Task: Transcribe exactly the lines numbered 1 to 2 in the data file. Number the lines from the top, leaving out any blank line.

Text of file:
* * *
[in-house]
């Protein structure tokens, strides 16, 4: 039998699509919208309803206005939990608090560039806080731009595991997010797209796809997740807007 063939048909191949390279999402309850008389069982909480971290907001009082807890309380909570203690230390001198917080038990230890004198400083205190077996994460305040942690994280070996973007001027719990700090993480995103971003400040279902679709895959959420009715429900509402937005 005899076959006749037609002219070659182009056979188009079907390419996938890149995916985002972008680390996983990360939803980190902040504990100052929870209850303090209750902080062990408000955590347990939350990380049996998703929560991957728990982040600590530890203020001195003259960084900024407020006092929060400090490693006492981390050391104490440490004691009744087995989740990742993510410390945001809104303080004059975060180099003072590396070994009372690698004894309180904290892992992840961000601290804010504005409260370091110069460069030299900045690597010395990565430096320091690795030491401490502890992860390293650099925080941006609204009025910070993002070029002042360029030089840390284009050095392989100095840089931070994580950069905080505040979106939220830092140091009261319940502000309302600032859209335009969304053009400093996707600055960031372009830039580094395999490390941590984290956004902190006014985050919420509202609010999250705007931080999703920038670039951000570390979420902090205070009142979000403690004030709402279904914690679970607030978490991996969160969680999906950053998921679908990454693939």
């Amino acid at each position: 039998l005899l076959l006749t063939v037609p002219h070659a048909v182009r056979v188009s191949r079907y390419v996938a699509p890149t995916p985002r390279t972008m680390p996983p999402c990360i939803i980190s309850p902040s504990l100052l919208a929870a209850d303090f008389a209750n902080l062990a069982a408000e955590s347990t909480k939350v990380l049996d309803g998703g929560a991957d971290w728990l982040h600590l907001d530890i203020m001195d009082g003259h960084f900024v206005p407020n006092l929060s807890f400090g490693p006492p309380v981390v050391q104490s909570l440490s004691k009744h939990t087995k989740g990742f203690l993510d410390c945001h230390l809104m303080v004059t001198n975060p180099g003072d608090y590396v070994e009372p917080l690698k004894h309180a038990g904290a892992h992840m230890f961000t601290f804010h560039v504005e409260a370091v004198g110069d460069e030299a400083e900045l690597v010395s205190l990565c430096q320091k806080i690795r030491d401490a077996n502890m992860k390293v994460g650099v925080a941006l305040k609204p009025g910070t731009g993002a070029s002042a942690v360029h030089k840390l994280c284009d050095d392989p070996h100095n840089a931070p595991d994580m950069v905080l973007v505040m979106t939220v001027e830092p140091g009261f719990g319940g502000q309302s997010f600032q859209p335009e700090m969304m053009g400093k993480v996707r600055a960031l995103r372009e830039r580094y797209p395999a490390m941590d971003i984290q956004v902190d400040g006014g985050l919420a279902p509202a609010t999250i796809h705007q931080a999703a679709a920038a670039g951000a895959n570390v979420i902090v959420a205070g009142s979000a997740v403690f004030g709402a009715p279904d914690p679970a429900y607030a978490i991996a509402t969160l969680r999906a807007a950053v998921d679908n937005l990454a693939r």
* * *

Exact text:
[in-house]
């Protein structure tokens, strides 16, 4: 039998699509919208309803206005939990608090560039806080731009595991997010797209796809997740807007 063939048909191949390279999402309850008389069982909480971290907001009082807890309380909570203690230390001198917080038990230890004198400083205190077996994460305040942690994280070996973007001027719990700090993480995103971003400040279902679709895959959420009715429900509402937005 005899076959006749037609002219070659182009056979188009079907390419996938890149995916985002972008680390996983990360939803980190902040504990100052929870209850303090209750902080062990408000955590347990939350990380049996998703929560991957728990982040600590530890203020001195003259960084900024407020006092929060400090490693006492981390050391104490440490004691009744087995989740990742993510410390945001809104303080004059975060180099003072590396070994009372690698004894309180904290892992992840961000601290804010504005409260370091110069460069030299900045690597010395990565430096320091690795030491401490502890992860390293650099925080941006609204009025910070993002070029002042360029030089840390284009050095392989100095840089931070994580950069905080505040979106939220830092140091009261319940502000309302600032859209335009969304053009400093996707600055960031372009830039580094395999490390941590984290956004902190006014985050919420509202609010999250705007931080999703920038670039951000570390979420902090205070009142979000403690004030709402279904914690679970607030978490991996969160969680999906950053998921679908990454693939």